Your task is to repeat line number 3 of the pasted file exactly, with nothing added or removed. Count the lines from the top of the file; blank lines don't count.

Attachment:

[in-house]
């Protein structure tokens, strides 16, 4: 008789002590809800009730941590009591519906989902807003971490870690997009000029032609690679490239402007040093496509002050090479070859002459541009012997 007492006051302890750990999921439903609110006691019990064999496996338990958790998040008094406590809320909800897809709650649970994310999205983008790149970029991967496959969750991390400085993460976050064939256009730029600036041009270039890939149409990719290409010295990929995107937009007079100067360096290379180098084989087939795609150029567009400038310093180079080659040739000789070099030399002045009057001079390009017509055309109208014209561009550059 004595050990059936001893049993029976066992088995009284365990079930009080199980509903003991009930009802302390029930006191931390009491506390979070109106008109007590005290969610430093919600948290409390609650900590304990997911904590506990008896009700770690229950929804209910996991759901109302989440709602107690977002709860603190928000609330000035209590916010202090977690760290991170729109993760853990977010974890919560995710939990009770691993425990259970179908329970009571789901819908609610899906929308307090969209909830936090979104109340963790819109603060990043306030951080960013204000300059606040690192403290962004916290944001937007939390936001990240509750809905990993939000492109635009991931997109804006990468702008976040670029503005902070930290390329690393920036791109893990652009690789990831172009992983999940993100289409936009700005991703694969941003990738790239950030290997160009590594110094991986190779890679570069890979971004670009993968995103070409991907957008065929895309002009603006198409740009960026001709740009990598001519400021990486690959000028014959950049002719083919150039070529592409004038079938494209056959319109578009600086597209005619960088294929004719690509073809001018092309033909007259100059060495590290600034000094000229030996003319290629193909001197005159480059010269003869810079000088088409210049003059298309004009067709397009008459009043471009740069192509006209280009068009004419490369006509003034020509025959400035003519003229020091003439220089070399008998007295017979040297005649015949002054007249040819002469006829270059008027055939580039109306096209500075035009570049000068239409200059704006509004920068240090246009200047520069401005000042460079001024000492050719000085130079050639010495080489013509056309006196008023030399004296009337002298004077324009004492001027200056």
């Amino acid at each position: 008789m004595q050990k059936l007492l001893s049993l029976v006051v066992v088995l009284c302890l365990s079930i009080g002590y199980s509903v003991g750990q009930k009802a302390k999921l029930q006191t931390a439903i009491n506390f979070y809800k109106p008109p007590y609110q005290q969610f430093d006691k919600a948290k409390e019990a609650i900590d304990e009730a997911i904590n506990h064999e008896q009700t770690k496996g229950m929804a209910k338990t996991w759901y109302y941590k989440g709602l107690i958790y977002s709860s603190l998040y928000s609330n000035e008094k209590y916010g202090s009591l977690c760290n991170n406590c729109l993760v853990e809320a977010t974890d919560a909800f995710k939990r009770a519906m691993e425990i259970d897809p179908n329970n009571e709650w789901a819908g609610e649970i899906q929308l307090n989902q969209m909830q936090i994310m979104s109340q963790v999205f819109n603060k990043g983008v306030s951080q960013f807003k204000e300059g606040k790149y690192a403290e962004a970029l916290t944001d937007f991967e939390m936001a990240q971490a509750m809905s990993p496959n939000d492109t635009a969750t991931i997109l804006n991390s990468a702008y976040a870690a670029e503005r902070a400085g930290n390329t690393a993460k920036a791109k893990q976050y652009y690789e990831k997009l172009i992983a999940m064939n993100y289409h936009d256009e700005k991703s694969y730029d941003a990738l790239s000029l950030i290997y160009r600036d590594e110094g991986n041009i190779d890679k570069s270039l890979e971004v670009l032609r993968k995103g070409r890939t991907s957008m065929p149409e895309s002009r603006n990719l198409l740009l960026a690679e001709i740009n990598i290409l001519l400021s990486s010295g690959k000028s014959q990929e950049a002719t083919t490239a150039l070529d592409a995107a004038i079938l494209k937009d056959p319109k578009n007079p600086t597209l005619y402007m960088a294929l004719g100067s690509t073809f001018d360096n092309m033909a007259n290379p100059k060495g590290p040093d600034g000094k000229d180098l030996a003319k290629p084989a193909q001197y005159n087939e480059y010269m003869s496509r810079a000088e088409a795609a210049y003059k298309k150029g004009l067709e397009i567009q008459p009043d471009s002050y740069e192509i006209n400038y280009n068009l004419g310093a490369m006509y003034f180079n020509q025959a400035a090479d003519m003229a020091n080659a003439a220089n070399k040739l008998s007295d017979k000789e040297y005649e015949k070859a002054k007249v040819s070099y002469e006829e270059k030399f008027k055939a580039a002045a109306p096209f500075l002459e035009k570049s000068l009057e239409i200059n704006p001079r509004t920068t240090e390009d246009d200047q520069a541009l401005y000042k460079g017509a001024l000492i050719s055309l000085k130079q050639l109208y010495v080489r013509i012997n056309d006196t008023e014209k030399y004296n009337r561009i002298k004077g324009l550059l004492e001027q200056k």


């Amino acid at each position: 008789m004595q050990k059936l007492l001893s049993l029976v006051v066992v088995l009284c302890l365990s079930i009080g002590y199980s509903v003991g750990q009930k009802a302390k999921l029930q006191t931390a439903i009491n506390f979070y809800k109106p008109p007590y609110q005290q969610f430093d006691k919600a948290k409390e019990a609650i900590d304990e009730a997911i904590n506990h064999e008896q009700t770690k496996g229950m929804a209910k338990t996991w759901y109302y941590k989440g709602l107690i958790y977002s709860s603190l998040y928000s609330n000035e008094k209590y916010g202090s009591l977690c760290n991170n406590c729109l993760v853990e809320a977010t974890d919560a909800f995710k939990r009770a519906m691993e425990i259970d897809p179908n329970n009571e709650w789901a819908g609610e649970i899906q929308l307090n989902q969209m909830q936090i994310m979104s109340q963790v999205f819109n603060k990043g983008v306030s951080q960013f807003k204000e300059g606040k790149y690192a403290e962004a970029l916290t944001d937007f991967e939390m936001a990240q971490a509750m809905s990993p496959n939000d492109t635009a969750t991931i997109l804006n991390s990468a702008y976040a870690a670029e503005r902070a400085g930290n390329t690393a993460k920036a791109k893990q976050y652009y690789e990831k997009l172009i992983a999940m064939n993100y289409h936009d256009e700005k991703s694969y730029d941003a990738l790239s000029l950030i290997y160009r600036d590594e110094g991986n041009i190779d890679k570069s270039l890979e971004v670009l032609r993968k995103g070409r890939t991907s957008m065929p149409e895309s002009r603006n990719l198409l740009l960026a690679e001709i740009n990598i290409l001519l400021s990486s010295g690959k000028s014959q990929e950049a002719t083919t490239a150039l070529d592409a995107a004038i079938l494209k937009d056959p319109k578009n007079p600086t597209l005619y402007m960088a294929l004719g100067s690509t073809f001018d360096n092309m033909a007259n290379p100059k060495g590290p040093d600034g000094k000229d180098l030996a003319k290629p084989a193909q001197y005159n087939e480059y010269m003869s496509r810079a000088e088409a795609a210049y003059k298309k150029g004009l067709e397009i567009q008459p009043d471009s002050y740069e192509i006209n400038y280009n068009l004419g310093a490369m006509y003034f180079n020509q025959a400035a090479d003519m003229a020091n080659a003439a220089n070399k040739l008998s007295d017979k000789e040297y005649e015949k070859a002054k007249v040819s070099y002469e006829e270059k030399f008027k055939a580039a002045a109306p096209f500075l002459e035009k570049s000068l009057e239409i200059n704006p001079r509004t920068t240090e390009d246009d200047q520069a541009l401005y000042k460079g017509a001024l000492i050719s055309l000085k130079q050639l109208y010495v080489r013509i012997n056309d006196t008023e014209k030399y004296n009337r561009i002298k004077g324009l550059l004492e001027q200056k």